1999 Control of Panamá Canal reverts to Panamá (as well all the adjacent land to the canal known as the Panama Canal Zone). This act complied with the signing of the 1977 Torrijos-Carter Treaties.
2004 The official opening of Taipei 101, the tallest skyscraper at that time in the world, standing at a height of 509 metres (1,670 ft).
Blue moon of the December 2009 lunar eclipse
2009 Both a blue moon and a lunar eclipse occur.
2010 Tornadoes touch down in midwestern and southern United States, including Washington County, Arkansas; Greater St. Louis, Sunset Hills, Missouri, Illinois, and Oklahoma, with a few tornadoes in the early hours. A total 36 tornadoes touched down, resulting in the deaths of nine people and $113 million in damages.
2011 NASA succeeds in putting the first of two Gravity Recovery and Interior Laboratory satellites in orbit around the Moon.
2014 A New Year's Eve celebration stampede in Shanghai kills at least 36 people and injures 49 others.
1758 Charles Cornwallis, 1st Marquess Cornwallis KG (d 1805), styled Viscount Brome between 1753 and 1762 and known as The Earl Cornwallis between 1762 and 1792, was a British Army officer and colonial administrator. In the United States and United Kingdom he is best remembered as one of the leading British generals in the American War of Independence. His 1781 surrender to a combined American-French force at the Siege of Yorktown ended significant hostilities in North America. He also served as civil and military governor in Ireland and India; in both places he enacted significant changes, including the Act of Union in Ireland and the Permanent Settlement in India.
1851 George Gordon Meade (d 1872) career United States Army officer and civil engineer involved in coastal construction, including several lighthouses. He fought with distinction in the Seminole War and Mexican-American War. During the American Civil War he served as a Union general, rising from command of a brigade to the Army of the Potomac. He is best known for defeating Confederate General Robert E. Lee at the Battle of Gettysburg in 1863.
1825 Francis Trowbridge Sherman (d 1905) Union general during the American Civil War. He served in the cavalry and infantry, seeing action in both the Western Theater and Eastern Theater.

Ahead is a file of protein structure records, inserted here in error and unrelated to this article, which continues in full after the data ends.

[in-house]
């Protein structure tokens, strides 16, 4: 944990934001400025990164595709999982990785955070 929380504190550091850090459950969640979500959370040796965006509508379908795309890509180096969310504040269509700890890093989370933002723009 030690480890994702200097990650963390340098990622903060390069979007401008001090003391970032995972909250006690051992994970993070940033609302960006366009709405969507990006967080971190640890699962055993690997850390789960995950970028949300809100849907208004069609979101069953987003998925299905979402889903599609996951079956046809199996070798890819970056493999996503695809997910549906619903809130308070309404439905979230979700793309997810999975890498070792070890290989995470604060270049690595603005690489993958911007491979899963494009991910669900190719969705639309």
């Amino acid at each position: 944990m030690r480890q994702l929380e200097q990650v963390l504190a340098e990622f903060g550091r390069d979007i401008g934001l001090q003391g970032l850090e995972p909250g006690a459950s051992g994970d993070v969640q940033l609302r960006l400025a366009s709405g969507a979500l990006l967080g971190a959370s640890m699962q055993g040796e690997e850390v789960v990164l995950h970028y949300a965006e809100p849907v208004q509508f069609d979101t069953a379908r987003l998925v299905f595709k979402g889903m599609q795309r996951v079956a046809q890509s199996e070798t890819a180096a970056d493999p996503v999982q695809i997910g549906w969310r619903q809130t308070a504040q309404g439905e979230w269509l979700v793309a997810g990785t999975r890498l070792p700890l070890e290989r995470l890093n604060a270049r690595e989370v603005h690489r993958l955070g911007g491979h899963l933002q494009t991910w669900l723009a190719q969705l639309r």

1864 Robert Grant Aitken (d 1951) American astronomer. He worked at Lick Observatory in California. He systematically studied double stars, measuring their positions and calculating their orbits around one another. He methodically created a very large catalog of such stars, which was published in 1932 and entitled New General Catalogue of Double Stars Within 120o of the North Pole, with the orbit information enabling astronomers to calculate stellar mass statistics for a large number of stars.
1870 Thomas Anthony Connolly (d 1961) English-American umpire in Major League Baseball. He officiated in the National League from 1898 to 1900, followed by 31 years of service in the American League from 1901 to 1931. In over half a century as an AL umpire and supervisor, he established the high standards for which the circuit's arbiters became known, and solidified the reputation for integrity of umpires in the major leagues.
1880 George Catlett Marshall (d 1959) American military leader, Chief of Staff of the Army, Secretary of State, and the third Secretary of Defense. Once noted as the "organizer of victory" by Winston Churchill for his leadership of the Allied victory in World War II, Marshall served as the United States Army Chief of Staff during the war and as the chief military adviser to President Franklin D. Roosevelt. As Secretary of State, his name was given to the Marshall Plan, for which he was awarded the Nobel Peace Prize in 1953
1882 Benjamin Allyn Jones (d 1961) thoroughbred horse trainer. Jones was hired by Warren Wright, Sr. to train for his Calumet Farm in Lexington, Kentucky and to take charge of its breeding operation. Under Ben Jones, Calumet became one of the greatest stables in thoroughbred racing history. He is the only trainer to win the Kentucky Derby six times, including victories by two U.S. Triple Crown winners, Whirlaway and Citation.
1900 Selma Hortense Burke (d August 29, 1995) American sculptor and a member of the Harlem Renaissance movement. Burke is best known for her bas relief of President Franklin D. Roosevelt on the Recorder of Deeds Building in Washington, D.C. Her other work includes a bust of Duke Ellington, portraits of Mary McLeod Bethune and Booker T. Washington, and sculptures of John Brown (abolitionist) and President Calvin Coolidge
1914 Pat Brady (d 1972) best known as cowboy Roy Rogers' "comical sidekick." Pat's full name was Robert Ellsworth Patrick Aloysious O'Brady and this was shortened to "Bob Brady," although it is not known when the "O'" was dropped from "O'Brady."
1920 Rex Elvie Allen (d 1999) American film actor, singer and songwriter who is particularly known as the narrator in many Disney nature and Western film productions. For contributions to the recording industry, Rex Allen was honored with a star on the Hollywood Walk of Fame.
1924 Victoria "Vicki" Manalo Draves (d 2010) Olympic diver who won gold medals for the United States in both platform and springboard diving in the 1948 Summer Olympics in London
1943 John Denver [Henry John Deutschendorf Jr] (d 1997) American singer-songwriter, actor, activist, and poet. One of the most popular acoustic artists of the 1970s, Denver recorded and released around 300 songs, about 200 of which he composed. He was named Poet Laureate of Colorado in 1977. Songs such as "Leaving on a Jet Plane", "Take Me Home, Country Roads", "Rocky Mountain High", "Sunshine on My Shoulders", "Thank God I'm a Country Boy", "Annie's Song" and "Calypso" attained worldwide popularity.
1956 Martin Joseph Fettman (B.S., D.V.M., M.S., Ph.D., Diplomate, ACVP) former NASA Payload Specialist who flew on STS-58 aboard the Space Shuttle Columbia
1961 Richard Warren Aguilera former Major League Baseball pitcher. During a 16-year baseball career, he pitched from 1985-2000 for the New York Mets, Minnesota Twins, Boston Red Sox, and Chicago Cubs. He graduated from West Covina High School and was drafted from there.